#2. Grand Theft Auto Supposedly Encourages Drunken Driving and Car Surfing
If you're a concerned group of parents, the Grand Theft Auto series gives you all of the ammo you'll ever need. This is a game where the player will carjack somebody and then run over 15 or 20 innocent victims on the way to a level where they'll murder 30 cops. There's cursing, drug use, prostitution, torture, crude stereotypes -- the games really do cover all of the bases. So of course some of the loudest complaints are about how they encourage reckless driving habits.
Which ignores GTA's unflinching depiction of rash driving's consequences.
Specifically, there's one mission in GTA IV that allows you to drink and drive; if you do, the screen gets shaky and blurry, and your car handles even shittier than usual. Luckily, the effects wear off after a few minutes, because your character is Serbian and therefore bleeds harder alcohol than anything some pussy bar could serve him.
It's all very silly, and those of you who've played the game probably barely remember that sequence. But according to MADD (Mothers Against Drunk Driving, but for Awkwardly Misspelled Acronyms), it was the worst thing ever. They came out and demanded that the game be pulled or rerated to Adults Only, because if kids are going to imitate GTA, we don't want them to be drunk when they start ramping their cars into office buildings.
Though hopefully a few drinks would throw their aim off.
But that was only the second-silliest GTA-related moral panic. The first involved concerns about the rash of car-surfing injuries caused by the game. What, you didn't know that was a thing?
There was a 2009 study published by the Journal of Neurosurgery that somehow managed to link video games to a rising trend of dumbasses standing on moving vehicles. Why? Because you can do it in Grand Theft Auto ... kind of? If you try really hard?
Car surfing is a bad idea, and it rarely ends as neatly as it does in the game. You would think most players would understand that. But according to this study, car surfing spiked periodically in the past 10 years, not coincidentally around the times of GTA releases. Their conclusion: Kids car surf in the game and decide they want to do it themselves in the real world. Just like everything they see in a video game.
Unfortunately for the almost hard-working researchers behind this study, a previously published report by the CDC had already debunked their claims. Looking at reports published all around the country since 1990, the CDC discovered a whopping 99 injuries from car surfing total (with 58 fatalities). And 1999, the deadliest year for car surfing by far, only featured eight deaths ... and happened to be two years before the release of GTA III, the first GTA where you could really car surf. We suppose you could blame GTA II, but it looked like this:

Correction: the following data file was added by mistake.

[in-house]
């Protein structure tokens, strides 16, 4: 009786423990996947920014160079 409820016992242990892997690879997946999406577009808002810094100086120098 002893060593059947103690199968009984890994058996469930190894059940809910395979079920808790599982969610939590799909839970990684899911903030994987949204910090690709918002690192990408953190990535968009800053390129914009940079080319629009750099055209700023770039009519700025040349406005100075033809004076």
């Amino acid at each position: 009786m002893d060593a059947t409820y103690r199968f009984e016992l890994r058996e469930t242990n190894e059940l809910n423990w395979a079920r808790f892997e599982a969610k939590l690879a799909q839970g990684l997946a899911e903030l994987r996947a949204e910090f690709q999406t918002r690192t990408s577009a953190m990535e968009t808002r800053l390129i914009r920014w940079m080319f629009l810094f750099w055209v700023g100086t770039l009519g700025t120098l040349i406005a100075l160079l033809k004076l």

"It's directly responsible for teens looking down on everyone."
So while we don't have exact figures to back it up, we're guessing more people got into classical opera thanks to Grand Theft Auto III than they did car surfing and driving drunk.
#1. The Media Mindlessly Repeat a Hoax About Video Games Causing Limb Loss
Back in March 2012, a website called ThoseGuys wrote about Roxanne Myers, a college girl who played video games for two and a half days straight over spring break. After collapsing from exhaustion, she woke up to find that her sleeping position had cut off circulation to her legs and she could no longer walk. At the hospital, she learned that her feet had gone without blood for too long and would need to be amputated, like so:
Technically, this happened because she STOPPED playing video games.
That's pretty disgusting (and if you click here, it's even more disgusting). It's also proof that too much gaming can literally destroy your body, right? Shit, this is a danger the anti-gaming crusaders hadn't even thought of!
Of course, you know we're about to tell you that further investigation revealed the whole thing to be bullshit. And by "further investigation," we mean "scrolling all the way down." At the bottom of the article you'll see in a normal-size font the cheery disclaimer, "Also, this is a parody of sensationalist media." But this is the Internet -- since when do people scroll all the way down before chiming in? Thus, bastions of journalism like Guyism and the fucking Huffington Post wrote up the story as true, with the same basic conclusion reached every time: "It sounds weird, but it turns out it's totally real, you guys!" Even though the website clearly says it's fake.
And Myers can't say her lines without giggling.
Sure, Myers herself is real, and she actually did lose her feet. However, it's not because she slept funny after saving one too many princesses. She had undiagnosed deep vein thrombosis, a blood clot from deep within the body. Eventually, it got so bad that virtually all blood flow to her feet stopped, prompting the amputation. How do we know? Because she said so:
That's Myers, explaining why she lost her feet and that the revealing interview she gave with ThoseGuys was complete bullshit designed to screw with people who blame video games for everything. Honestly, it almost seems too easy at this point.
Related Reading: You know what isn't a hoax? The Ford simulator, but it might be the dullest game ever invented. What's not dull is the story of this father's quest to put a hit out on his son's WoW character. For more of online gaming's greatest sins, click here.